Ice hockey is a fast, high-contact sport, so injuries are not unexpected. While many injuries are relatively minor, some can be quite severe. Here is what you should know about the most common hockey injuries, how to prevent them, and how to recover from them.

Top Hockey Injuries

Beyond cuts, scrapes, and bruises, hockey also carries a risk of more serious injuries. Among the most commonly seen are:common hockey injuries

Concussion: Concussions can occur when hockey players hit their heads on the ice, another player, the boards, the goal posts, or even the puck. A properly fitted helmet can help reduce, but not eliminate, the risk of a concussion. Players who experience symptoms such as headaches or dizziness should be seen by a doctor right away. Concussions can last for days to months, depending on severity. Players should be completely symptom-free for at least a week before returning to the ice.

Separated Shoulder: A separated shoulder can occur when sudden force is applied to the shoulder joint. This generally happens from falling on the ice or hitting or being hit by another player. Shoulder pads can help absorb shock, but they cannot eliminate the risk. Treatment protocols vary depending on the nature and severity of the injury.

MCL Injury: The MCL (medial collateral ligament) is located on the inside of the knee. Hockey is tough on the knees, and an MCL sprain is most likely after the outside of the knee is hit. Unless the sprain is severe, the player can normally resume playing in 2 to 3 weeks.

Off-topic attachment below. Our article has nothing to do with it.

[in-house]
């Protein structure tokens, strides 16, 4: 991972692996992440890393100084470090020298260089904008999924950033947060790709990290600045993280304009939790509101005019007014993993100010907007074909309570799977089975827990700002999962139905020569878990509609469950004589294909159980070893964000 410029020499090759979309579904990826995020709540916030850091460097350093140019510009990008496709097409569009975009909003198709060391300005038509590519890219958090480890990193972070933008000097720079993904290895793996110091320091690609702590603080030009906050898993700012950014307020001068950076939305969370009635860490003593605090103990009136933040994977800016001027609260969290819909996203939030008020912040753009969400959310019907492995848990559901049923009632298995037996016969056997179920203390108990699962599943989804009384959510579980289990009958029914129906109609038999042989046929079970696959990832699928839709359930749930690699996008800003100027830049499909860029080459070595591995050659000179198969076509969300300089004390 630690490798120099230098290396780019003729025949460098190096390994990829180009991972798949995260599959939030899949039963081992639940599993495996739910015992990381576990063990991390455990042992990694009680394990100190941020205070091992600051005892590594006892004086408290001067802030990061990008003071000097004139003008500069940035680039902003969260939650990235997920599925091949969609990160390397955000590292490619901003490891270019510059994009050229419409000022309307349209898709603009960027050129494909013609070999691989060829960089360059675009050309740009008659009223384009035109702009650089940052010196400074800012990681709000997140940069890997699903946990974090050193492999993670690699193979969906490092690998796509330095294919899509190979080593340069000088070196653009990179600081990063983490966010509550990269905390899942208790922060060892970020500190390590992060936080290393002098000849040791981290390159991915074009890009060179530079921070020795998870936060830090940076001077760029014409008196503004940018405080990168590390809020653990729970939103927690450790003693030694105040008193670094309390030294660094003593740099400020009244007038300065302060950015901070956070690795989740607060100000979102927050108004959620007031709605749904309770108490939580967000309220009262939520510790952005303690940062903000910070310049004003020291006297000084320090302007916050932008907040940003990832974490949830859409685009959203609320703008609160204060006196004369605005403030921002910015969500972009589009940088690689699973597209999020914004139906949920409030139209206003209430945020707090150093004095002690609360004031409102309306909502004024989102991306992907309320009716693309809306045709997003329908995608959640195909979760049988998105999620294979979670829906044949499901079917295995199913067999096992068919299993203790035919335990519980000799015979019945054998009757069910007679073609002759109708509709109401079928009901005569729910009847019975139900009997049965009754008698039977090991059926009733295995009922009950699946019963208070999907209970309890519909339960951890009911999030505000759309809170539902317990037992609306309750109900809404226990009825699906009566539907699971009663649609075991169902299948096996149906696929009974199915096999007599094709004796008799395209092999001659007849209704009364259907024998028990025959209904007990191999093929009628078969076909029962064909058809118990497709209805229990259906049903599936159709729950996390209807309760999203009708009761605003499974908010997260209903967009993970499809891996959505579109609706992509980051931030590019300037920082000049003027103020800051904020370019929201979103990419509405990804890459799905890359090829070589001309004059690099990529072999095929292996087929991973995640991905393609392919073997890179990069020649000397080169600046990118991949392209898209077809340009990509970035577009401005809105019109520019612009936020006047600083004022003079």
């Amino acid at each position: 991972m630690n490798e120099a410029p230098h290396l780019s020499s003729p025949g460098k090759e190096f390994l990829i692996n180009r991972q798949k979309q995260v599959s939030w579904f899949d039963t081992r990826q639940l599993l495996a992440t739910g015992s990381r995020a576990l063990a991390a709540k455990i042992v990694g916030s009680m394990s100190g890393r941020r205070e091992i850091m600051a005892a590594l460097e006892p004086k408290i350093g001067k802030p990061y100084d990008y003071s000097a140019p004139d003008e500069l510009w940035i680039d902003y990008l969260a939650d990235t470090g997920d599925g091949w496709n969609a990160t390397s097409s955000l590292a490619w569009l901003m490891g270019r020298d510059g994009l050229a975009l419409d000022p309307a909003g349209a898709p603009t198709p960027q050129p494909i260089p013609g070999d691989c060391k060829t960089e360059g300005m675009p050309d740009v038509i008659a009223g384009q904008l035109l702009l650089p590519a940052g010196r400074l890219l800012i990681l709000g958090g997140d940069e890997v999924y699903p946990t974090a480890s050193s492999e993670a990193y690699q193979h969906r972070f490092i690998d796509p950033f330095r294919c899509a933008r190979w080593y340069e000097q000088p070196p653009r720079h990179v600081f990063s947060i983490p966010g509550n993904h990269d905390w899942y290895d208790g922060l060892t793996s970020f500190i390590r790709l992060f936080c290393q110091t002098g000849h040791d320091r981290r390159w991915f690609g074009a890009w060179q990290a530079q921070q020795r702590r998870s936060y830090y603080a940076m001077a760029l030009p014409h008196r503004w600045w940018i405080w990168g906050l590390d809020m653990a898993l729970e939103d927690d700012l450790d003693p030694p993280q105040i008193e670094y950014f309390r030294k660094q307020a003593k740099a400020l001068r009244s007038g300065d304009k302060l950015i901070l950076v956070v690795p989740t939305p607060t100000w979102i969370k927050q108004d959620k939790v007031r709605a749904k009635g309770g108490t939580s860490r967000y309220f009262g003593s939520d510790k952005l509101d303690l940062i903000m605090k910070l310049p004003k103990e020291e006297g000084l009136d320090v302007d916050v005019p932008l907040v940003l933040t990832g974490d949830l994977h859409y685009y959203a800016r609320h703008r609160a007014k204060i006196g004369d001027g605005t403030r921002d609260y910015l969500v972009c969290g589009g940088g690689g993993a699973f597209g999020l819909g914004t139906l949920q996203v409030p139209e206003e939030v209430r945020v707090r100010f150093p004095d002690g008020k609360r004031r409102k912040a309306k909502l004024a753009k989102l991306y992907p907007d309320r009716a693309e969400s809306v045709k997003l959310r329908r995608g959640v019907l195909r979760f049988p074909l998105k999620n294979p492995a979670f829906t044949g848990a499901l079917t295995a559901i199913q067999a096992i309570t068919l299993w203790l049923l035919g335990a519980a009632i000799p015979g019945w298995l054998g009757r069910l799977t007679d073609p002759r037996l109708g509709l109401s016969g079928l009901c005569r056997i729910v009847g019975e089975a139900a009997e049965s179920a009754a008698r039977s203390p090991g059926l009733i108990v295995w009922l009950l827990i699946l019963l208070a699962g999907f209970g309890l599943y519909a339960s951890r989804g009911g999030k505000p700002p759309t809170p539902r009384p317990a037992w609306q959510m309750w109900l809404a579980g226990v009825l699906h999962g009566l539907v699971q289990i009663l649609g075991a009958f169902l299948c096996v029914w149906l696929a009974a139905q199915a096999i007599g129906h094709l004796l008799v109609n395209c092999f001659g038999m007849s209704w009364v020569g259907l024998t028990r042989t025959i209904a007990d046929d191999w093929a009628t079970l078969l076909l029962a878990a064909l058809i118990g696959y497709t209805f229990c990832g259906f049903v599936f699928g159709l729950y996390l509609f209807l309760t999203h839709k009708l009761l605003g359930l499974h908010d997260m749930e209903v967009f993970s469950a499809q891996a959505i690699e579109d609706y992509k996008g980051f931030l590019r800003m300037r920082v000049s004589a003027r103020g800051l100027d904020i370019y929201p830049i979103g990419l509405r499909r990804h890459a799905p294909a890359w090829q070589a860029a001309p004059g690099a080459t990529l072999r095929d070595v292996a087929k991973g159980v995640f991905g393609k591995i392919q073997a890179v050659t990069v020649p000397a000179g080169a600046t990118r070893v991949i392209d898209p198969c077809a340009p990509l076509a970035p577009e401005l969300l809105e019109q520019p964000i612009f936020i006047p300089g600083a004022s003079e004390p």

Hamstring Pull: Hamstring pulls typically occur from sudden forceful starts or bursts of speed. A proper workout routine that includes both stretching and strengthening exercises can reduce the risk for this injury. Treatment protocols depend on the specifics of the injury.

Ankle Sprain: Ankle sprains can occur when the ankle suddenly “rolls” under pressure, often due to a quick change of direction. Properly sized skates can help prevent ankle sprains. An ankle sprain could take the player off the ice for days to weeks, depending on severity.

Common Causes of Hockey Injuries

Hockey is a highly physical contact sport, so players are at risk for injury throughout every practice and game. Factors that are often implicated in hockey injuries include:

  •         Fast moving hockey sticks
  •         Inflexible goal posts
  •         High speed pucks
  •         Player to player contact
  •         Rigid boards
  •         Sharp skate blades

Preventing Hockey Injuries

It is impossible to prevent all hockey injuries, but following a few guidelines can dramatically reduce your risks:

  •         Warm up before every practice, game, or workout, including lower back, hip, and groin stretches
  •         Use proper protective gear for each position
  •         Follow the rules on and off the ice
  •         Cross-train in the off-season to maximize strength, flexibility, and coordination
  •         Maintain proper nutrition, hydration, and rest
  •         Learn and follow an exercise program designed for hockey players

Physical Therapy for Hockey Players

Physical therapy can be incredibly helpful for hockey players. We can conduct a complete physical therapy assessment to identify and correct flexibility issues, muscle imbalances, or other underlying issues before you are injured.

After an injury, you may be in a hurry to return to the ice. Yet your body has been through trauma, and proper healing is the key to avoiding reinjuring yourself. After your medical treatment is complete, we can provide you with a targeted path to safely rebuild your flexibility and strength while reducing your chances of reinjury.

Ready to Get Started?

If you are ready to start your physical therapy journey with a team you can trust, contact Raritan Physical Therapy at (732) 662-4400 to schedule your appointment.